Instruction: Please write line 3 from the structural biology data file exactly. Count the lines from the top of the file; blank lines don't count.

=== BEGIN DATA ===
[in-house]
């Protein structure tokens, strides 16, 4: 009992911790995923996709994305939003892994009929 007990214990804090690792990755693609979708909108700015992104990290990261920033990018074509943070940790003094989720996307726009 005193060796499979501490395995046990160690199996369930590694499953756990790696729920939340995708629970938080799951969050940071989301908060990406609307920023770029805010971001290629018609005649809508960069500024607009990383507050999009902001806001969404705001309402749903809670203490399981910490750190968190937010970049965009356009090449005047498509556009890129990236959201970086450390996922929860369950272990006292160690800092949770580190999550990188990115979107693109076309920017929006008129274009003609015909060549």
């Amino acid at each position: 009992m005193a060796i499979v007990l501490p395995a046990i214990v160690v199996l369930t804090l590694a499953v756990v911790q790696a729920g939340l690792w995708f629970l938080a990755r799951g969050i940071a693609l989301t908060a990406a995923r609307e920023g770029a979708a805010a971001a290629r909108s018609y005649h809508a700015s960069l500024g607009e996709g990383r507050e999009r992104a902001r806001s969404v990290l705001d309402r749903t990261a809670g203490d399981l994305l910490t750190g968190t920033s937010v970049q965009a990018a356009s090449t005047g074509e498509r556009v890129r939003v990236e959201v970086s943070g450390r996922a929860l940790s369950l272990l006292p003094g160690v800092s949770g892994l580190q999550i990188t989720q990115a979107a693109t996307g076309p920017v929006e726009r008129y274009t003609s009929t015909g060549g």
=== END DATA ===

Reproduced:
């Amino acid at each position: 009992m005193a060796i499979v007990l501490p395995a046990i214990v160690v199996l369930t804090l590694a499953v756990v911790q790696a729920g939340l690792w995708f629970l938080a990755r799951g969050i940071a693609l989301t908060a990406a995923r609307e920023g770029a979708a805010a971001a290629r909108s018609y005649h809508a700015s960069l500024g607009e996709g990383r507050e999009r992104a902001r806001s969404v990290l705001d309402r749903t990261a809670g203490d399981l994305l910490t750190g968190t920033s937010v970049q965009a990018a356009s090449t005047g074509e498509r556009v890129r939003v990236e959201v970086s943070g450390r996922a929860l940790s369950l272990l006292p003094g160690v800092s949770g892994l580190q999550i990188t989720q990115a979107a693109t996307g076309p920017v929006e726009r008129y274009t003609s009929t015909g060549g």